8 Things to Consider When Negotiating a Franchise Agreement
If you have decided to purchase a franchise, do not underestimate the importance of the franchise agreement. Under Florida’s franchise law, you have a right to negotiate a fair franchise agreement.
Contrary to popular belief, franchise agreements are negotiable, even when it seems that the franchisor carries all the negotiating power. A skilled West Palm Beach Franchise Law attorney can help negotiate a better franchise agreement.
These are at least eight things to consider when creating and negotiating a franchise agreement in West Palm Beach or elsewhere in Florida.
- First of all, never sign any agreement without negotiating. If a salesperson claims that the franchise agreement is non-negotiable, you may feel pressured to sign it on the spot. However, no matter how “non-negotiable” the deal is, an experienced lawyer is always able to find provisions in the agreement that are negotiable.
- Negotiate extensions. Consider negotiating extensions in writing. To do so, you need to understand the timing of the franchise agreement to avoid triggering any avoidable extension fees.
- Your right to obtain waivers in the event of the franchisor’s company-wide decisions. Yes, franchisors reserve the right to make company-wide decisions, but you can negotiate in the agreement your right to obtain certain waivers and a period of time to make any necessary changes when the franchisor makes major decisions that affect your franchise.
- Make sure that all fees are disclosed. Under Florida law, all fees must be disclosed and summarized in the fees section of the franchise disclosure document. There may also be miscellaneous fees in addition to marketing, reservation, and standard royalty fees.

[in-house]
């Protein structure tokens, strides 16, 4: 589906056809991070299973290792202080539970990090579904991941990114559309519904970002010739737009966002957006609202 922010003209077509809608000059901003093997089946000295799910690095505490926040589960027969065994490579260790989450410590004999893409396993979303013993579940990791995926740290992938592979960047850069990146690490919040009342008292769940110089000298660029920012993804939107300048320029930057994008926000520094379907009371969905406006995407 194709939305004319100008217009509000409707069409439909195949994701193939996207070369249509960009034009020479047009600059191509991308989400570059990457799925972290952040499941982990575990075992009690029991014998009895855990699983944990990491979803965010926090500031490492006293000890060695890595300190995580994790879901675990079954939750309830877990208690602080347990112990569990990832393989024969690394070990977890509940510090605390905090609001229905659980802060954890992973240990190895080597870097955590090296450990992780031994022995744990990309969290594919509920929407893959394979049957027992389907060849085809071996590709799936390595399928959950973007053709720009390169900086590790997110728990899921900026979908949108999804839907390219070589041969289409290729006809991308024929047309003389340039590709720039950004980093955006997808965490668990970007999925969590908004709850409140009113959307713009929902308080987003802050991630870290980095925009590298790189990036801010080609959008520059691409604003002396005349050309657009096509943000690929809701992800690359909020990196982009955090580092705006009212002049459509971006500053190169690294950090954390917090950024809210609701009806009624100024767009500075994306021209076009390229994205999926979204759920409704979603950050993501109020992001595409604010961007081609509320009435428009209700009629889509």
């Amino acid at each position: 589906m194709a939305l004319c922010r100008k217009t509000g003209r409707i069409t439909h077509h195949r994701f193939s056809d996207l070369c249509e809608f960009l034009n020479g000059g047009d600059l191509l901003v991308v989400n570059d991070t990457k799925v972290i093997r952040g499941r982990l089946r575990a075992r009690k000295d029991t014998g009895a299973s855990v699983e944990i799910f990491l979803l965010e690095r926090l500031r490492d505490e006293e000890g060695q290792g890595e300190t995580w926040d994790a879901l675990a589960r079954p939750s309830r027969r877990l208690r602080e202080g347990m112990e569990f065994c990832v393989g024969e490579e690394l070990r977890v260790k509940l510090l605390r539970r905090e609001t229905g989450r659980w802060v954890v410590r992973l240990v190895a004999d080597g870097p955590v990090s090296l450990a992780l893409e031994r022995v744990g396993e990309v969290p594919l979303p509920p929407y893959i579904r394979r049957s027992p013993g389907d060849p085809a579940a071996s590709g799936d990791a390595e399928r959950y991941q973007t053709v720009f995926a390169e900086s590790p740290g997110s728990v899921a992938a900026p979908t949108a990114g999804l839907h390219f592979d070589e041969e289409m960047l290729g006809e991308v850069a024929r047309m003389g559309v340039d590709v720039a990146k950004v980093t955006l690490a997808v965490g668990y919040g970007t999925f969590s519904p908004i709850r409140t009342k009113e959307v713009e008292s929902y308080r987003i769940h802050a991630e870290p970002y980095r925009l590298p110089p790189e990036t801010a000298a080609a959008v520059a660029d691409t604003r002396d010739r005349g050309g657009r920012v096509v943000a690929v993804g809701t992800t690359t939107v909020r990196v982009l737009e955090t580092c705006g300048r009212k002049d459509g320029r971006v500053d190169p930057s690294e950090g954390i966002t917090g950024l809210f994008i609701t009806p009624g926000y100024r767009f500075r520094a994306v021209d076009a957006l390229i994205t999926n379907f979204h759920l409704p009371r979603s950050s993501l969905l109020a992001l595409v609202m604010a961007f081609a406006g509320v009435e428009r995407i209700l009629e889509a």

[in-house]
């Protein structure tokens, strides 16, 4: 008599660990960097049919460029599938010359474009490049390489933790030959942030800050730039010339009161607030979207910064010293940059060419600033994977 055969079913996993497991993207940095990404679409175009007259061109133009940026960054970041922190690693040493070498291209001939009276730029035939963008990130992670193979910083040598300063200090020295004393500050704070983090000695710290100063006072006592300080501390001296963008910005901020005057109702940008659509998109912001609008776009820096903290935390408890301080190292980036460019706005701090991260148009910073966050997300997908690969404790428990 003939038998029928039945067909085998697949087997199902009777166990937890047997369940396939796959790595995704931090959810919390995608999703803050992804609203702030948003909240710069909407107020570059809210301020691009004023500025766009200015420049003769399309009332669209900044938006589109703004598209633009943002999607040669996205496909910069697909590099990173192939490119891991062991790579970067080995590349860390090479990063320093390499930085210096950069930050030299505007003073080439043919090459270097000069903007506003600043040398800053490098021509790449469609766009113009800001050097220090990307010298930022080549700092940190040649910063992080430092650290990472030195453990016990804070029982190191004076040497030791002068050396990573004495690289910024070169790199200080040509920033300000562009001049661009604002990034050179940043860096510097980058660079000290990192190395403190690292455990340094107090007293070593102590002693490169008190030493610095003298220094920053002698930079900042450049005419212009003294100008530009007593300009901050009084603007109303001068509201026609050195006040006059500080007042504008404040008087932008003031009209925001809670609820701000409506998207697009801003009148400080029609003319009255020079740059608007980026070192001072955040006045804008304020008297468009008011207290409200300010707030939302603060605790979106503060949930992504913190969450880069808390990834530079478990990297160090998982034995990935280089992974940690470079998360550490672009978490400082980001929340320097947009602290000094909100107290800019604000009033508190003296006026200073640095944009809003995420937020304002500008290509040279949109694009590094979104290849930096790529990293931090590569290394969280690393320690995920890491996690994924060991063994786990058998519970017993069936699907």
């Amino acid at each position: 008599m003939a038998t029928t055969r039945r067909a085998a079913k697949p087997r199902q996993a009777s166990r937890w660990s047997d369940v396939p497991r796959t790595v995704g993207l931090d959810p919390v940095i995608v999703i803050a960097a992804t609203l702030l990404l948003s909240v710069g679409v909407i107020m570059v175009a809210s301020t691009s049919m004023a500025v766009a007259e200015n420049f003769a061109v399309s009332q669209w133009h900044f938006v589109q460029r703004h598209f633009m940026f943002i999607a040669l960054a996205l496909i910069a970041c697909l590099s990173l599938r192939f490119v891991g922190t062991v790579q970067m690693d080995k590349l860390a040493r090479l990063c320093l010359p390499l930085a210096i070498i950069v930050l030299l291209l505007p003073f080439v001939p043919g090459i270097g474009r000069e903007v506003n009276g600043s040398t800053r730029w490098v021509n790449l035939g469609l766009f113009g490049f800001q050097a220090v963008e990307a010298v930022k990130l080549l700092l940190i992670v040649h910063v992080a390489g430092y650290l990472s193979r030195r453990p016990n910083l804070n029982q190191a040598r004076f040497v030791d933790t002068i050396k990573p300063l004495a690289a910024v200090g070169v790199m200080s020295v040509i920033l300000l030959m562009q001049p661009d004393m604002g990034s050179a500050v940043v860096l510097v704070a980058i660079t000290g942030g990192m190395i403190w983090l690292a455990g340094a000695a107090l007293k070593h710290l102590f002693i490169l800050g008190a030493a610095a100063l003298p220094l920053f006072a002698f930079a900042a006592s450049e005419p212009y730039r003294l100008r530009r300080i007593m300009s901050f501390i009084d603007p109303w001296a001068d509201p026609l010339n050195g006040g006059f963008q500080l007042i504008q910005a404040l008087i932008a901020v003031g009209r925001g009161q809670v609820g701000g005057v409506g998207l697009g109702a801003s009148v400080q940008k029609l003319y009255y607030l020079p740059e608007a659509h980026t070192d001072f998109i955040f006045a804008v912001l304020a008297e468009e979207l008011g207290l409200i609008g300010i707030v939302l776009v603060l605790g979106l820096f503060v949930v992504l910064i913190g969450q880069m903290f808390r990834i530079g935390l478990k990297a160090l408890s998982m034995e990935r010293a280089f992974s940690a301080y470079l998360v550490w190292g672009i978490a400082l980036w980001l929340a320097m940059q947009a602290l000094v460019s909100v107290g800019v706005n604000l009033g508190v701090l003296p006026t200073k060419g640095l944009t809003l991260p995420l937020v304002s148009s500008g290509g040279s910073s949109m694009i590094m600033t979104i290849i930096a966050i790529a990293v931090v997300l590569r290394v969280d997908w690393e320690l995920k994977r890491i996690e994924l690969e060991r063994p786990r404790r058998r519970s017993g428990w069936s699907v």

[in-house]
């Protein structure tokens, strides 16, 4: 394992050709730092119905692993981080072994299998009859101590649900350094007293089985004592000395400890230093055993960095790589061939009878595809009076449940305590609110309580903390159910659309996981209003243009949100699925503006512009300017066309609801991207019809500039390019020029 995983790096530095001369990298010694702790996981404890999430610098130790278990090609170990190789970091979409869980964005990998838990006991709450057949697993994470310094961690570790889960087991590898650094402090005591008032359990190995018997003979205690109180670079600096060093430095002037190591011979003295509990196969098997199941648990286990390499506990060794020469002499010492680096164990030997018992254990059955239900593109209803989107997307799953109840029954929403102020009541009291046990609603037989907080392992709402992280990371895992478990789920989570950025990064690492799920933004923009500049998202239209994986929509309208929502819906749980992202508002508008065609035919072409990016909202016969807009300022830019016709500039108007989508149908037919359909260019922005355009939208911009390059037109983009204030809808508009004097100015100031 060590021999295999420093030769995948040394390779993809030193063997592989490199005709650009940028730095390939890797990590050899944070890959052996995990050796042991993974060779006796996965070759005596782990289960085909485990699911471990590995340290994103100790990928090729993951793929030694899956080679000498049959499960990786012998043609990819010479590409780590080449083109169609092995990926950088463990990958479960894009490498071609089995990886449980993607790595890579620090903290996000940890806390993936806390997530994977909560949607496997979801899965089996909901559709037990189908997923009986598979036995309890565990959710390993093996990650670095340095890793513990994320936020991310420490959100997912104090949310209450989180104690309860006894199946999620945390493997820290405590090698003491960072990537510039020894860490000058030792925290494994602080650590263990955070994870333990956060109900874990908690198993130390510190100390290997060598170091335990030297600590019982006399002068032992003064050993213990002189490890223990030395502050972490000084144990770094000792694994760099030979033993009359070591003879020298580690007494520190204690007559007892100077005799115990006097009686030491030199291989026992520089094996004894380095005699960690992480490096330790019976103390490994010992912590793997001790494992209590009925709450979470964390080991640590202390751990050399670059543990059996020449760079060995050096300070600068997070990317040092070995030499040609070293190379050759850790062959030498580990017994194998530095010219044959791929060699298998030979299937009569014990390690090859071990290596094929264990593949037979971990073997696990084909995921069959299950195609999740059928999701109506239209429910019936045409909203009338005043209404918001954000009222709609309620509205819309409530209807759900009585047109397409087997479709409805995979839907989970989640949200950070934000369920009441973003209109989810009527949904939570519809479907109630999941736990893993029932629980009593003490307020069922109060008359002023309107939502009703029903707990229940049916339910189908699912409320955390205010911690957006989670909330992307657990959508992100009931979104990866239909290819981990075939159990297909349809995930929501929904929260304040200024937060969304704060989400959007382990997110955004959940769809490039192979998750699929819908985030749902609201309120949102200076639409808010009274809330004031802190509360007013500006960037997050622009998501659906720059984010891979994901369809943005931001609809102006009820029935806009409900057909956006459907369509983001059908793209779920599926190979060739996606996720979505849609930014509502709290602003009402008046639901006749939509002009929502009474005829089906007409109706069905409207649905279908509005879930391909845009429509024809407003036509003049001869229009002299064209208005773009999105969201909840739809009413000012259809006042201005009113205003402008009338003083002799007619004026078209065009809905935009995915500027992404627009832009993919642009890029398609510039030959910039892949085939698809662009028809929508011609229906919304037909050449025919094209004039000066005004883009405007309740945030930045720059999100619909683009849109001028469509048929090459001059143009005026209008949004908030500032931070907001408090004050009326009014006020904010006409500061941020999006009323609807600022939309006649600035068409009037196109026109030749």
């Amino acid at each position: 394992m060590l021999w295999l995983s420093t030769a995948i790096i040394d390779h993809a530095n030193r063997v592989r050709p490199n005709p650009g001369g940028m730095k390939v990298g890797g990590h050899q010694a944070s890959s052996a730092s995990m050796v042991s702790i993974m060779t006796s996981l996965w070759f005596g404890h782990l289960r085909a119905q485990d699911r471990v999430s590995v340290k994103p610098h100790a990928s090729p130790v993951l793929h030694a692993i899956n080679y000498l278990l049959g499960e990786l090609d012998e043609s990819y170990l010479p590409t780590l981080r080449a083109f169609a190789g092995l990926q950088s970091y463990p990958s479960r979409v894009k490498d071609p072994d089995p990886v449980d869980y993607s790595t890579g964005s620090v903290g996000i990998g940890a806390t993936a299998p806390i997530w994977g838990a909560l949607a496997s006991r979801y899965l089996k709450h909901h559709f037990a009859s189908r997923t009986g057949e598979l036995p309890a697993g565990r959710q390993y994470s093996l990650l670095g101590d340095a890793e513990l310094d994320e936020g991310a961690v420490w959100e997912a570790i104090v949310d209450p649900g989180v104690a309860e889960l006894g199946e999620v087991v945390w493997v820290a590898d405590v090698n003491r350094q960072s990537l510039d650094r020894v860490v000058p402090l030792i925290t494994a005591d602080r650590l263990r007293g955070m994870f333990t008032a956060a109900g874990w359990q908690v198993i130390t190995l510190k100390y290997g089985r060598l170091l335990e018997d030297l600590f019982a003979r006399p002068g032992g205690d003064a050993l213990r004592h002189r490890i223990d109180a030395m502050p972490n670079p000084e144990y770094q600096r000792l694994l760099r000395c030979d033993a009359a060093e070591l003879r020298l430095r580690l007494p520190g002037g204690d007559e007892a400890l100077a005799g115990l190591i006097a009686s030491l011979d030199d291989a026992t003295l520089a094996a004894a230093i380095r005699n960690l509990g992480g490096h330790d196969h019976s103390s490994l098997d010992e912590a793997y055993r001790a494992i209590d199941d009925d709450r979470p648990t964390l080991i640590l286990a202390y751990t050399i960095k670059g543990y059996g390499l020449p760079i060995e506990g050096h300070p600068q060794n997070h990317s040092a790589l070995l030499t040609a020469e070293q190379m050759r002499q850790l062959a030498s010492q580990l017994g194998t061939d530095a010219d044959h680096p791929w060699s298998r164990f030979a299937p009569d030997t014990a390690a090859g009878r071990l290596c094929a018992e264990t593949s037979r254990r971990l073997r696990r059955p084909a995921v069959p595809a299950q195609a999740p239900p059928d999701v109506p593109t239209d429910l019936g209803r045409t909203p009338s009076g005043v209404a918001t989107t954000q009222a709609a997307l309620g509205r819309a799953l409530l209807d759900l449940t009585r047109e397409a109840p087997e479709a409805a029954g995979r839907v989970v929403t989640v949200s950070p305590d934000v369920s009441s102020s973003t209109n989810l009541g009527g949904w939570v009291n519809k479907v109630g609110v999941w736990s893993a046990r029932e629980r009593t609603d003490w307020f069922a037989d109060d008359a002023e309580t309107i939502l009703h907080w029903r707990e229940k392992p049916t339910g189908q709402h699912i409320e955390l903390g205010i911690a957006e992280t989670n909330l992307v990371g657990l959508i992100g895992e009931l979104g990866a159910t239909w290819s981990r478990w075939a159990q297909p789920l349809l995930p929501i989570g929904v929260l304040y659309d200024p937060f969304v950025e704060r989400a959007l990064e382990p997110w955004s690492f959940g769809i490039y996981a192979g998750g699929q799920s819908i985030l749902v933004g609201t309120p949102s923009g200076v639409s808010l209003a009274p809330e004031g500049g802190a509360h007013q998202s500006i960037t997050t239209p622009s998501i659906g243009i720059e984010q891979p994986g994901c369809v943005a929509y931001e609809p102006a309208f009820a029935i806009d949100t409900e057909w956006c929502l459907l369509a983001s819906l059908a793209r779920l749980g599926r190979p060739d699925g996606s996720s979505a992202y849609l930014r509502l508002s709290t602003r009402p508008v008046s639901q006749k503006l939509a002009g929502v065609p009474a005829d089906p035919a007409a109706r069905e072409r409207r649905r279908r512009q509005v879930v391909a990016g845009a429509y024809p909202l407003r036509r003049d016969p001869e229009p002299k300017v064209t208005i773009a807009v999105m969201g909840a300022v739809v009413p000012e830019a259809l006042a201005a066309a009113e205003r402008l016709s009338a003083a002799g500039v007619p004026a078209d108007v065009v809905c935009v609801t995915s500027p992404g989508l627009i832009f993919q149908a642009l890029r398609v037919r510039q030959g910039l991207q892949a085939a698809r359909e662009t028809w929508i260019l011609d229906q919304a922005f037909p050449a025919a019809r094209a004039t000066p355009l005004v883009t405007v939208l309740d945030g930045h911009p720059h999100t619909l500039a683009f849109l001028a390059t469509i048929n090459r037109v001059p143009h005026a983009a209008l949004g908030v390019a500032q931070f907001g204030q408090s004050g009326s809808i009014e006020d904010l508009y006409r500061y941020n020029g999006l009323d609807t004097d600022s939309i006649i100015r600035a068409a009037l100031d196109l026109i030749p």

- Have as few requested changes as possible. Limiting the number of requested changes to the franchise agreement to those that are negotiable is a crucial psychological trick. After all, when you show the franchisor a revised agreement with too many requested changes, he or she is more likely to reject them all.
- Fee and Royalty considerations. One of the considerations for those whose royalties are based on sales is to negotiate to pay a percentage of net sales, instead of gross sales.
- Assignment. Consider negotiating a franchise agreement in a way that would prohibit the franchisor from unreasonably delaying, withholding, or conditioning consent to the assignment. Also, seek authority to transfer interests to or for the benefit of family members or affiliates for estate planning purposes.
- Termination. Your franchise agreement must set forth the franchisor’s right to terminate the default only after the franchisee had a reasonable opportunity and failed to cure the default. A franchisee must also reserve the right to terminate all or part of the agreement if the franchisor breaches the contract, files for bankruptcy, or violates any applicable laws.
When it comes to negotiating a franchise agreement, talk to current franchisees to discover any pitfalls to watch out for and find out what they are dealing with on a regular basis. Then, you can use that information to minimize those pitfalls and risks when negotiating your own franchise agreement. Also, watch out for material misrepresentations when purchasing a franchise.